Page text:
I’ve written several times about the use of periodic fasting days to counteract our periodic feast days as well as health benefits of fasting from the perspective of supposed cancer fighting and potentially longevity. I’ve also mentioned fasting as a means of accomplishing weight loss too. Now that I’m a couple months into that practice, I figured I’d show what that actually looks like.
When starting off on this alternate day fasting experiment, I was expecting fasting days to be brutally difficult. I’m a person that often can’t go more than a couple hours without putting some kind of food in my mouth. It’s like a reflex. When I’m being healthy it may be carrots, cucumbers, grape tomatoes, or other healthy food. When I’m not, it’s mini-candy bars, pretzels, candy, and other sweets. Breaking that cycle was one of the main things I’m trying to accomplish with the alternate day fasting experiment. While there is a longing for indulging those impulses I’m not feeling true hunger, but when was I ever really?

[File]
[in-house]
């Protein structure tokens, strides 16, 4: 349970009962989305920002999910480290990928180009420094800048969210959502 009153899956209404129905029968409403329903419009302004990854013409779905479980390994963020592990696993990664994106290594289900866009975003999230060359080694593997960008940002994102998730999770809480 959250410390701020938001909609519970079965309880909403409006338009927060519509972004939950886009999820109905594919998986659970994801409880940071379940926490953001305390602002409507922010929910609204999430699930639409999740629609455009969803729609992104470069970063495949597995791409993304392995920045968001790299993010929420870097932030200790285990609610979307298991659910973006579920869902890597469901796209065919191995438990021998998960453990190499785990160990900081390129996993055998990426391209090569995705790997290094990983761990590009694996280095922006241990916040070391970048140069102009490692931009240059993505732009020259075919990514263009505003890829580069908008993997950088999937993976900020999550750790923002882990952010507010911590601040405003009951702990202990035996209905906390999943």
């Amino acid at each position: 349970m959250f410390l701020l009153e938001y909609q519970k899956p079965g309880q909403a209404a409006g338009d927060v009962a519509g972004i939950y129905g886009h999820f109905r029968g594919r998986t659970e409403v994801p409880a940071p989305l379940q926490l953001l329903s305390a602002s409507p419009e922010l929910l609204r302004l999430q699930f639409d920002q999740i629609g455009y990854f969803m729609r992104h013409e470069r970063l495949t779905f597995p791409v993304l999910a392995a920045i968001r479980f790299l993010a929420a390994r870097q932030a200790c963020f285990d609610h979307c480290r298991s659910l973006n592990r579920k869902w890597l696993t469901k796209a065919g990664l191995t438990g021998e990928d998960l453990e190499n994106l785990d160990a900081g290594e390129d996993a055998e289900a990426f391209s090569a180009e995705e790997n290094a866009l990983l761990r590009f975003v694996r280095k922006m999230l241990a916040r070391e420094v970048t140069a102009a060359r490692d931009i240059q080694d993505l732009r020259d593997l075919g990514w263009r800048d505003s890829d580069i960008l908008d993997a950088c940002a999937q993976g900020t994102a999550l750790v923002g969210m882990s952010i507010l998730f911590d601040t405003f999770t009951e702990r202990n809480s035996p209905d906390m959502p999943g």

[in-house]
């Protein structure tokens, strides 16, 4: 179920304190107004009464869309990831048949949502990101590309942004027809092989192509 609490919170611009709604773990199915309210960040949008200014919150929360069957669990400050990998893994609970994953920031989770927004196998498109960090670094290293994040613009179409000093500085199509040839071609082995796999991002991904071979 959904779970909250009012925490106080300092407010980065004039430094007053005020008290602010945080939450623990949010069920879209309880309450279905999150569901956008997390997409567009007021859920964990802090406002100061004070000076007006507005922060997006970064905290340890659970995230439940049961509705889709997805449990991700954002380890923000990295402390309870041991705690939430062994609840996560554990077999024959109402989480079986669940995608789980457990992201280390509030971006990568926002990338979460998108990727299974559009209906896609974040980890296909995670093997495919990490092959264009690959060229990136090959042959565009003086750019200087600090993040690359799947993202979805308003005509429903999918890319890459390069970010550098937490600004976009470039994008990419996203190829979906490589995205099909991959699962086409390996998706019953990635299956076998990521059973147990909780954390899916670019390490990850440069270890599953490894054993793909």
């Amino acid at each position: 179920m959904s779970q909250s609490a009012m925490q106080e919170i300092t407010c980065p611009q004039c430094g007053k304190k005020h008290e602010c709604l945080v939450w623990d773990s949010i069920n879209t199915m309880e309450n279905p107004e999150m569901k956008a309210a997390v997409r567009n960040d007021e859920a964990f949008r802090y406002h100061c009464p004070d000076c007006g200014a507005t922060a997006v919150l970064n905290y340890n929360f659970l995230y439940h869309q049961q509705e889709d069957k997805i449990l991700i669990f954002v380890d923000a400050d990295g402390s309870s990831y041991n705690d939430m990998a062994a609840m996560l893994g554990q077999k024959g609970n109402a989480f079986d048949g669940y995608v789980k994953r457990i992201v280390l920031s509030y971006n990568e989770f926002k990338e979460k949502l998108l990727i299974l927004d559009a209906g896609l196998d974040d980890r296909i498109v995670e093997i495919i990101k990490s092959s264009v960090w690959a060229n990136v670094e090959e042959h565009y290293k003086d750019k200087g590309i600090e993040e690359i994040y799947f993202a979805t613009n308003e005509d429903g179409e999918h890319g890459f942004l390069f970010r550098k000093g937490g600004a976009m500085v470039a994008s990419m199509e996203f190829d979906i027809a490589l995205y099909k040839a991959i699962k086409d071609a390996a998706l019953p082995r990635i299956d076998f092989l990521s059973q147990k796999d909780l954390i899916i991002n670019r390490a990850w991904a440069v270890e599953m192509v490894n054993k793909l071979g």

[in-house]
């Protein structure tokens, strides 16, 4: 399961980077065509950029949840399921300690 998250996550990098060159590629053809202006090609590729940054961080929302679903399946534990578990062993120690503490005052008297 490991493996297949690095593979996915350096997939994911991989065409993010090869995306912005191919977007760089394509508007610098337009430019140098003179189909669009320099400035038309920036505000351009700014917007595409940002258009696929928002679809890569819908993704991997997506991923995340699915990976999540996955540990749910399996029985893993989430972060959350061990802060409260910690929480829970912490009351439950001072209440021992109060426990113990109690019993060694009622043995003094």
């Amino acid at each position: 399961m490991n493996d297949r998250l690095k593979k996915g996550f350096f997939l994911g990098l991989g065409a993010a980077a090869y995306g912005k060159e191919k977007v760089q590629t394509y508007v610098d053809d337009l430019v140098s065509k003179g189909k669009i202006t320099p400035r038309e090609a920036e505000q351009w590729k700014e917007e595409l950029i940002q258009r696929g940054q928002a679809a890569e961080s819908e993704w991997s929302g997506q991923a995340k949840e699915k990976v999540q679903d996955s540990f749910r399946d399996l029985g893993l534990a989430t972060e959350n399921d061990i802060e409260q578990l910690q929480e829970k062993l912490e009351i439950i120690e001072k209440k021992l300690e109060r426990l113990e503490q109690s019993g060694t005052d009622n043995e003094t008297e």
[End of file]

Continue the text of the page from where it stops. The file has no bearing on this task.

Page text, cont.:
I guess this week will be the official start of this fasting experiment. Last week I got one day in, and it went a lot smoother than I thought it would. But travel and a family wedding made carrying it through unrealistic. This week I have no such constraints, but allergies and self-sabotage were definitely lurking behind the scenes.
I’ve been fixated on fasting a lot over the past year. This isn’t some starvation diet fixation, although it can be used for losing weight too as I am about to lay out. This is on the potential health benefits of doing moderate fasting, intermittent up to a few days, for things like cutting cancer or diabetes risk. A month ago I ended my “exercise only” diet experiment with good results on changes in body composition and biomarkers. Unfortunately the intervening month I didn’t continue the plan at all so I backtracked a little . Wanting to try to jump start things again I’m looking at doing an experiment that ties in fasting as a regular protocol.